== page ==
Landmarks—Breaking the Mirror

Phys. Rev. Focus 22, 19
The physics community was stunned to learn in the 1950s that some events, unlike billiard ball collisions, follow different rules in their mirror-image versions.
AIP Emilio Segre Visual Archives, Physics Today Collection
Symmetry breaker. Three of the four fundamental forces respect mirror symmetry. But Chien-Shiung Wu showed with radioactive cobalt-60 that an interaction involving the weak nuclear force need not follow the same rules as its mirror-image version, which was a huge surprise to physicists in 1957.

APS has put the entire Physical Review archive online, back to 1893. Focus Landmarks feature important papers from the archive.

Symmetry is a cherished principle in theoretical physics. For example, the mirror reflection of any physical process appears to operate according to the same laws as its real-world counterpart. So it was a huge surprise in the 1950s when researchers showed in the Physical Review that mirror symmetry doesn’t always apply. They found that reactions involving the weak nuclear force, such as the radioactive decay of cobalt-60, can violate parity conservation, as the mirror symmetry is known. The discovery marked the abrupt introduction of symmetry breaking into fundamental physics.

The possibility that the weak interaction, which governs radioactive beta decay and other particle decays, might violate parity conservation was not taken seriously until Tsung-Dao Lee of Columbia University and Chen-Ning Yang of Brookhaven National Laboratory carefully examined the evidence. They reported in October 1956 in the Physical Review that parity violations in strong or electromagnetic interactions would be readily apparent in past experimental data and could therefore be ruled out. But for the weak interaction, the available data left the question open. They also noted, as had others, that parity violation might resolve the so-called tau-theta puzzle. The tau and the theta were two recently discovered particles, with seemingly identical mass and lifetime, that decayed into distinct sets of particles with opposite parity, or mirror-reflection properties. If the weak interaction didn’t conserve parity, the tau and the theta could be the same particle decaying in different ways. So Lee and Yang proposed some experimental tests that would settle the matter.

One proposal was to take a radioactive nucleus such as cobalt-60, which has a magnetic moment that can be aligned by a magnetic field, and look for an asymmetry in the direction in which decay electrons are emitted. With the cobalt magnetic axis vertical, more electrons emerging upward rather than downward, say, would be a sign of parity violation, Lee and Yang showed [1].

Chien-Shiung Wu of Columbia, who had given Lee and Yang some early guidance on their search through the existing data, tried this experiment. Because maintaining the magnetic alignment of the cobalt atoms required very low temperatures, Wu worked with scientists at the National Bureau of Standards in Washington, D.C., to place a thin, cobalt-containing crystal, along with detectors, inside a cryostat. By the end of 1956 she and her team were finding a large asymmetry.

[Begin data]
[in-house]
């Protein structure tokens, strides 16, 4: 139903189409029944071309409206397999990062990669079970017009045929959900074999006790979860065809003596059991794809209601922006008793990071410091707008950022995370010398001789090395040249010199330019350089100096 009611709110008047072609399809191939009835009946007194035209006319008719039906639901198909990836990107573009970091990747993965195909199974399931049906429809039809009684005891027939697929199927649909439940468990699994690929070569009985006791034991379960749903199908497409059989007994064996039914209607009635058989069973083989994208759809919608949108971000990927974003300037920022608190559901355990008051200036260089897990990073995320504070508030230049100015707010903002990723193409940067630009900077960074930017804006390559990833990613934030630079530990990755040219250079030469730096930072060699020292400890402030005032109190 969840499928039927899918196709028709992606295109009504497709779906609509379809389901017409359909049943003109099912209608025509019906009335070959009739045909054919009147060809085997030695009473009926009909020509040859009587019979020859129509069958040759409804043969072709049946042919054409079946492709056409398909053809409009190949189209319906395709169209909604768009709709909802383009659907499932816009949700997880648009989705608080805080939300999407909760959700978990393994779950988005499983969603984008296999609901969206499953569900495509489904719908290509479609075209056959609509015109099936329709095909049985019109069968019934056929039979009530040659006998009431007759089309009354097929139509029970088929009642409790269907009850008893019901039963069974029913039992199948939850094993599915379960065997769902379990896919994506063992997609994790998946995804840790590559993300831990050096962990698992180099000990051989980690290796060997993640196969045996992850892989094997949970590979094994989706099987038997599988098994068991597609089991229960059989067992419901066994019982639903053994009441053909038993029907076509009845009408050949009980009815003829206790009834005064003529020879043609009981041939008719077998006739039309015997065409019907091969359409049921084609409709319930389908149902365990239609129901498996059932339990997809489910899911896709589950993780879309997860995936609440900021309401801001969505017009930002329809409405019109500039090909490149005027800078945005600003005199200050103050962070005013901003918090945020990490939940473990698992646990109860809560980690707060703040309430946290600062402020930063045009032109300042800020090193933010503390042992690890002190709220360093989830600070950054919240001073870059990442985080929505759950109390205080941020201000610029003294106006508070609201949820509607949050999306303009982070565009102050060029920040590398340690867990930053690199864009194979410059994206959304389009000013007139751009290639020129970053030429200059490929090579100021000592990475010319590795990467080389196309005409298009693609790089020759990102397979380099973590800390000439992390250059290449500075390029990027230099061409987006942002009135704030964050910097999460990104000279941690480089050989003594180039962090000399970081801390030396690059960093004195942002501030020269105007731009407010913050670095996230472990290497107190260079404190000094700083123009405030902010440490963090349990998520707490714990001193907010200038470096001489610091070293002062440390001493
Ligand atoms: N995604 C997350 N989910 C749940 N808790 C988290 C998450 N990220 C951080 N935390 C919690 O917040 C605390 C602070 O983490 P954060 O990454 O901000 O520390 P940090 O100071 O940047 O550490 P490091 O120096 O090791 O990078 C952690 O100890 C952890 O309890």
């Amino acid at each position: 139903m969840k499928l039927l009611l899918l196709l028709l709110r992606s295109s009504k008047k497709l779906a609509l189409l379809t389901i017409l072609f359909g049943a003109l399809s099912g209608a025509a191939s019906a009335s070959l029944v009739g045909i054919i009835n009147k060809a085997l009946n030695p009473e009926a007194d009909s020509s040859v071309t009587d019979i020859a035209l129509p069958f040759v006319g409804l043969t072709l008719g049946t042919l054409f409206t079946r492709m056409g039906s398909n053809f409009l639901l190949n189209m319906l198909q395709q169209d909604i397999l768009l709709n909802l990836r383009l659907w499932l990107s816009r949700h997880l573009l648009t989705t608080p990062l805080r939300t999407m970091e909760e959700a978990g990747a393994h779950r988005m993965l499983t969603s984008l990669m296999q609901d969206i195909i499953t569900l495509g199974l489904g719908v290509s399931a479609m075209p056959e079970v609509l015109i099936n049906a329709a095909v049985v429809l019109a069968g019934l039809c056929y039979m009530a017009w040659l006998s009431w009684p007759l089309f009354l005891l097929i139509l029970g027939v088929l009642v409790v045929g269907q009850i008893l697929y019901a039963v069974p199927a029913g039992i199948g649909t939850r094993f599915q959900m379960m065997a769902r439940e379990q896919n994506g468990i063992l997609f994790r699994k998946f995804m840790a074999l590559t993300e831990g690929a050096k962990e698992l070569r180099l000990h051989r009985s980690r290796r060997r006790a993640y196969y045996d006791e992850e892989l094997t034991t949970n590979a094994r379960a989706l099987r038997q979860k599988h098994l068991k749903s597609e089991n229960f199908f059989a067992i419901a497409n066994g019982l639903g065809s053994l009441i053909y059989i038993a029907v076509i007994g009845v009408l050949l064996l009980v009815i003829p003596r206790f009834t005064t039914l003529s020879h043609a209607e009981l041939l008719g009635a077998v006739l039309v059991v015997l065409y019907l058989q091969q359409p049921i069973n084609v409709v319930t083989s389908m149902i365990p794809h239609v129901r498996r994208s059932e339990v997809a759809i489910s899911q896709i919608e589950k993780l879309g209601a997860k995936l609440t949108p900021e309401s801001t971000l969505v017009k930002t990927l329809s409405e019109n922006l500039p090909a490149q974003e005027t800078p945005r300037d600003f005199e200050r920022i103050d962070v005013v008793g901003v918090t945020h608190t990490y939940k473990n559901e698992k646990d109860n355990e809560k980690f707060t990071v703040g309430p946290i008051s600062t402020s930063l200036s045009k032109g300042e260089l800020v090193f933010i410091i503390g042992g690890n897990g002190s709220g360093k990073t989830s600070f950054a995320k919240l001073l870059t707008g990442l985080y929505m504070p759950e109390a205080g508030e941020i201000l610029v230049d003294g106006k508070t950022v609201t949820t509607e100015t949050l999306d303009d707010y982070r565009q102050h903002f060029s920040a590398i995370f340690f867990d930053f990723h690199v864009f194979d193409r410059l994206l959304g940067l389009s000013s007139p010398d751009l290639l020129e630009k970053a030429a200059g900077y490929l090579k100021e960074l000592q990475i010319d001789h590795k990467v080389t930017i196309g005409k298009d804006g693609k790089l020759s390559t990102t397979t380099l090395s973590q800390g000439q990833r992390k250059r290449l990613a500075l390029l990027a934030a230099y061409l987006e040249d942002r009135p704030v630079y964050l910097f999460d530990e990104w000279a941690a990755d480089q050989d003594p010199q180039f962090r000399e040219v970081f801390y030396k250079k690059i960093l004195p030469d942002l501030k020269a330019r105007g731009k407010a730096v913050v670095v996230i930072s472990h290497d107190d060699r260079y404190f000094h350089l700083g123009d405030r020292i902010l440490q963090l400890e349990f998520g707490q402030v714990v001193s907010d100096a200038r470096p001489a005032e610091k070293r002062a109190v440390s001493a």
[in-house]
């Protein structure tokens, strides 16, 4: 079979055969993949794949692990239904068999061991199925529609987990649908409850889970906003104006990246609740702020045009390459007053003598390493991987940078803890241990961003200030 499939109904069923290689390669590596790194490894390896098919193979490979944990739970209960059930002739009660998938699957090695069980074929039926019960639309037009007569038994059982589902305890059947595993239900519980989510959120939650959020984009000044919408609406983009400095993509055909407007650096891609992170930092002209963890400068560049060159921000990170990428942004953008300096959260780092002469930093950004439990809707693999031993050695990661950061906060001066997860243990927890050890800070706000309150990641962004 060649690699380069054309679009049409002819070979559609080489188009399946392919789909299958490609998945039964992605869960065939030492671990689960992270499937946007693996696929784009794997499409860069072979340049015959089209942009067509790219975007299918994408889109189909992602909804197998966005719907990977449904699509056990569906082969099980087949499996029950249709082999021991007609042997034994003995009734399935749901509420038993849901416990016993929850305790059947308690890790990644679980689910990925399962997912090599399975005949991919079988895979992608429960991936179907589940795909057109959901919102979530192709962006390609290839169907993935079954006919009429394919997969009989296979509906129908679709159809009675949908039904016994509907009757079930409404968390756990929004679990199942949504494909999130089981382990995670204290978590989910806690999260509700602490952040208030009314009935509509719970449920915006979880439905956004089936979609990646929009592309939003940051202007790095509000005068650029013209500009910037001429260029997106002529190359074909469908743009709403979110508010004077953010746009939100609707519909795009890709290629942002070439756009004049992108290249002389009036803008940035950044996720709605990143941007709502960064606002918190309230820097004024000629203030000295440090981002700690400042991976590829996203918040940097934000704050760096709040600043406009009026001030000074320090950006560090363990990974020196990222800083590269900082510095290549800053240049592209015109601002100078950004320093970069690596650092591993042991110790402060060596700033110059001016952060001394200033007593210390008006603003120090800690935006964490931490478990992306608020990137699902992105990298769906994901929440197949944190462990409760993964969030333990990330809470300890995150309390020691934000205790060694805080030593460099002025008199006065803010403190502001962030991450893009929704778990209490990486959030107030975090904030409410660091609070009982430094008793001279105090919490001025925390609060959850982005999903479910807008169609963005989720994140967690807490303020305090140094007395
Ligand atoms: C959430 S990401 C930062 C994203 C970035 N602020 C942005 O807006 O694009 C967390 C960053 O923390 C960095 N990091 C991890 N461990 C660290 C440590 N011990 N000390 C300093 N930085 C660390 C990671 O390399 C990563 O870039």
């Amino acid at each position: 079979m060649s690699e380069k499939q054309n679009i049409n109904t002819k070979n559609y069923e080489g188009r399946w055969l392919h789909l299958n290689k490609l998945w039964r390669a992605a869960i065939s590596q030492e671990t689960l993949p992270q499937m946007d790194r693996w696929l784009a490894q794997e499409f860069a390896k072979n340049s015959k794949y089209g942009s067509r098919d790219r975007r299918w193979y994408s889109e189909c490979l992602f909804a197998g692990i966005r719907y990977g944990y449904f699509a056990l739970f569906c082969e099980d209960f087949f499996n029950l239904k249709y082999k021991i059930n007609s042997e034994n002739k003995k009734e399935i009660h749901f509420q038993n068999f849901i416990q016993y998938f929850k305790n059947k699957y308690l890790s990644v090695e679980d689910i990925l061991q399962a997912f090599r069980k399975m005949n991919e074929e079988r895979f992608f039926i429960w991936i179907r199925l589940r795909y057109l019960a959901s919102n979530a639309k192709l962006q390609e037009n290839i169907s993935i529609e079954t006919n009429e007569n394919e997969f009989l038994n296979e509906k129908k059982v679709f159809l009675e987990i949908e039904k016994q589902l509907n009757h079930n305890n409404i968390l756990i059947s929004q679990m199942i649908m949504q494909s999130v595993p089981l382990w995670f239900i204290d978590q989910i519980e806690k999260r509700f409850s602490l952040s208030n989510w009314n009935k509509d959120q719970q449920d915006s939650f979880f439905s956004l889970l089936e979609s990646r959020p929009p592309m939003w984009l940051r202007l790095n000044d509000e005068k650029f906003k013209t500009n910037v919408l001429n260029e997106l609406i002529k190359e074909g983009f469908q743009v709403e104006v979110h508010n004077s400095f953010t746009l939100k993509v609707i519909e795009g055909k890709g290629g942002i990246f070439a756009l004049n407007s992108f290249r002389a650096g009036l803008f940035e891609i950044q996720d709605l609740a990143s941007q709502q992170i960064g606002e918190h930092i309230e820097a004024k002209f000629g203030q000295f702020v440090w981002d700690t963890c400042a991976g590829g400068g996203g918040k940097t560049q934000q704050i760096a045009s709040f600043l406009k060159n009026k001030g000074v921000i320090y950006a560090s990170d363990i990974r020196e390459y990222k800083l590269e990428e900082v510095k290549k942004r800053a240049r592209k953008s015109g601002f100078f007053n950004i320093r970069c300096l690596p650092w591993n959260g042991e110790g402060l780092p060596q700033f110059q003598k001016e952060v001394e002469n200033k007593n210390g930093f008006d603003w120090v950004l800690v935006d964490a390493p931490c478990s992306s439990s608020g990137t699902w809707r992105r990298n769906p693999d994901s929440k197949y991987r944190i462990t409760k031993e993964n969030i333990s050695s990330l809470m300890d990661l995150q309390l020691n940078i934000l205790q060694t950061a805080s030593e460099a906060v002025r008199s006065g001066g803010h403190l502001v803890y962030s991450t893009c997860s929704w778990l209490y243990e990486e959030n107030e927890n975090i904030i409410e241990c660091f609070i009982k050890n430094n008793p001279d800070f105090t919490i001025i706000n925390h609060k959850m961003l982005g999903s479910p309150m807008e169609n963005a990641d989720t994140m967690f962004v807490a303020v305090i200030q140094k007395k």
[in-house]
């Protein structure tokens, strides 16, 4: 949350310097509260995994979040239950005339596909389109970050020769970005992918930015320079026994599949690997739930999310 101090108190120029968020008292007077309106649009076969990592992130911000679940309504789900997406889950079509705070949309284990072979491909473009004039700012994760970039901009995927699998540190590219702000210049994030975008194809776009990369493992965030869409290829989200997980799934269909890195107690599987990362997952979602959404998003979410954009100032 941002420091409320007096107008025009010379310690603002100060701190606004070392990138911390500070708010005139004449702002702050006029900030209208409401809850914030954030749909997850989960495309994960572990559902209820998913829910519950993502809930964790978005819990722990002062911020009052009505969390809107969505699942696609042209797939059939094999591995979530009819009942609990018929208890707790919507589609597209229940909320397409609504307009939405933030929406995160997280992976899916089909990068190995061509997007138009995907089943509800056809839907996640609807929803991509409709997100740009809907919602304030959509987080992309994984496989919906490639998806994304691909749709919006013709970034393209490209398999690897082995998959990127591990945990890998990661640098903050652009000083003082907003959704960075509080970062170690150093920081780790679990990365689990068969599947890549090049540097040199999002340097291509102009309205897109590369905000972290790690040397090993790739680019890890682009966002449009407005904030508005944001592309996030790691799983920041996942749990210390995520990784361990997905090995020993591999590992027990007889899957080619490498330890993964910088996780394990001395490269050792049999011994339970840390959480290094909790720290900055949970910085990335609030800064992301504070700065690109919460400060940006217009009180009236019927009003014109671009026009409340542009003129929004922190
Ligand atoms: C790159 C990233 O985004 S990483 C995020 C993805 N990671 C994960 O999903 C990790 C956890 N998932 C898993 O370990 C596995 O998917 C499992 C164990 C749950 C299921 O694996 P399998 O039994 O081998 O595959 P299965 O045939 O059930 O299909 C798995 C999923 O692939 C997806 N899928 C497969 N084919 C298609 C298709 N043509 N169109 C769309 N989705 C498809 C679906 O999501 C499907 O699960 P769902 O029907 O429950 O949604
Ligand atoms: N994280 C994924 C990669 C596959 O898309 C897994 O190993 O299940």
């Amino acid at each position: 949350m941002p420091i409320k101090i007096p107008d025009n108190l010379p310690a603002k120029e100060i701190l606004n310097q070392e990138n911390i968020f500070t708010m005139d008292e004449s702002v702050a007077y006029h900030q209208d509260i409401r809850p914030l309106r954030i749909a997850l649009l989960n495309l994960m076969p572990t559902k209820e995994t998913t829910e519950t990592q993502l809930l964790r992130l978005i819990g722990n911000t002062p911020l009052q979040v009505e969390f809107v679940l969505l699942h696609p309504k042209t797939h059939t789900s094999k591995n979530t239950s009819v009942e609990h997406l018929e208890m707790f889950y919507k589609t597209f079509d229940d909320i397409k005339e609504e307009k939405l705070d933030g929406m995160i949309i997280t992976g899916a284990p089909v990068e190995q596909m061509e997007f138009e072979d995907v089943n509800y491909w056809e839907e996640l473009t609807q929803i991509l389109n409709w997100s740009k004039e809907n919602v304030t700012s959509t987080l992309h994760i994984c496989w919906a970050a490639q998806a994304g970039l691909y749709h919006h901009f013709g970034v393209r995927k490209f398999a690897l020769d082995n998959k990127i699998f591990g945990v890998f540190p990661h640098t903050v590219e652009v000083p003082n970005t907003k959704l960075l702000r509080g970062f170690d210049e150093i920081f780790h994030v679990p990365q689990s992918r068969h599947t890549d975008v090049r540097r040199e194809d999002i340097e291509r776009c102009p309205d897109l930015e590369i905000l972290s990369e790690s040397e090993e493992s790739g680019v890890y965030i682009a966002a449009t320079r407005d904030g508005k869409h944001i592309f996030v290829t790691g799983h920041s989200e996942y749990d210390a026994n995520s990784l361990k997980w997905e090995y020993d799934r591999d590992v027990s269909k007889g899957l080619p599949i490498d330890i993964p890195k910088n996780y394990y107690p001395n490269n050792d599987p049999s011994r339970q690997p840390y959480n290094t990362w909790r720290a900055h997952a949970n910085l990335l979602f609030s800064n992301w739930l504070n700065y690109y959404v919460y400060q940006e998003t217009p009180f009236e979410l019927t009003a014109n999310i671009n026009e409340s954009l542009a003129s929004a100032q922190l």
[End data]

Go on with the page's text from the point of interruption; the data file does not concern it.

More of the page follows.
Meanwhile, Leon Lederman, at Columbia’s Nevis Cyclotron Laboratory, had learned from Lee and Yang of an alternative experimental test that involved measuring the pattern of electrons produced by the decay of muons that themselves resulted from the decay of cyclotron-generated pions. Parity violation is needed in both the pion and muon decays to yield an observable asymmetry, and Lederman says that he originally thought the effect would be too small to see. But when he heard that Wu had found a large effect, he teamed up with his colleague Richard Garwin and graduate student Marcel Weinrich. Over the course of a weekend in January 1957, they ran an experiment that produced clear evidence of parity violation.

The startling news got out quickly, but Wu was not yet ready to publish. “Garwin and I waited a very painful week until Wu had made her last tests,” says Lederman, and the two experimental papers appeared back to back in the Physical Review. “Wu’s private communication was the key to our rapid success,” he adds.

Acting with untypical speed, the Nobel committee awarded Lee and Yang the 1957 physics prize. Physicists quickly absorbed the shock of finding that so basic a principle was not in fact universally true, and symmetry breaking in many forms is now an indispensable ingredient in theories of particle physics.

–David Lindley

David Lindley is a freelance science writer in Alexandria, Virginia.


  1. The magnetism of the nuclei can be thought of as resulting from their spin. With the nuclei aligned with their north poles pointing up, the mirror image would reverse their spin and cause the north poles to point down. But upward-emitted electrons will still move upward in the mirror. So if the decay respected mirror symmetry, electrons should be equally likely to be emitted upwards as downwards

Subject Areas

Particles and FieldsNuclear Physics

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